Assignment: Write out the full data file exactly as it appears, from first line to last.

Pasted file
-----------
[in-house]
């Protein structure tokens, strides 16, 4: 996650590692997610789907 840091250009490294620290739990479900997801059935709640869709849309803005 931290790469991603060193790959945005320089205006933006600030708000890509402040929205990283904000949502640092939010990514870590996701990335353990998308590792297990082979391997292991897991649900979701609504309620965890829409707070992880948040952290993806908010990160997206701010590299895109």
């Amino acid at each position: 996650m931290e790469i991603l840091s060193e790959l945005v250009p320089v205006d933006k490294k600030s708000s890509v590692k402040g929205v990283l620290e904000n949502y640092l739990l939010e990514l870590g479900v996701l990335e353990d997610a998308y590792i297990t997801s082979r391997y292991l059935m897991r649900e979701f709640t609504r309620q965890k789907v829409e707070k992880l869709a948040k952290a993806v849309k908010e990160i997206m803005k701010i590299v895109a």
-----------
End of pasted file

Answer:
[in-house]
């Protein structure tokens, strides 16, 4: 996650590692997610789907 840091250009490294620290739990479900997801059935709640869709849309803005 931290790469991603060193790959945005320089205006933006600030708000890509402040929205990283904000949502640092939010990514870590996701990335353990998308590792297990082979391997292991897991649900979701609504309620965890829409707070992880948040952290993806908010990160997206701010590299895109």
């Amino acid at each position: 996650m931290e790469i991603l840091s060193e790959l945005v250009p320089v205006d933006k490294k600030s708000s890509v590692k402040g929205v990283l620290e904000n949502y640092l739990l939010e990514l870590g479900v996701l990335e353990d997610a998308y590792i297990t997801s082979r391997y292991l059935m897991r649900e979701f709640t609504r309620q965890k789907v829409e707070k992880l869709a948040k952290a993806v849309k908010e990160i997206m803005k701010i590299v895109a």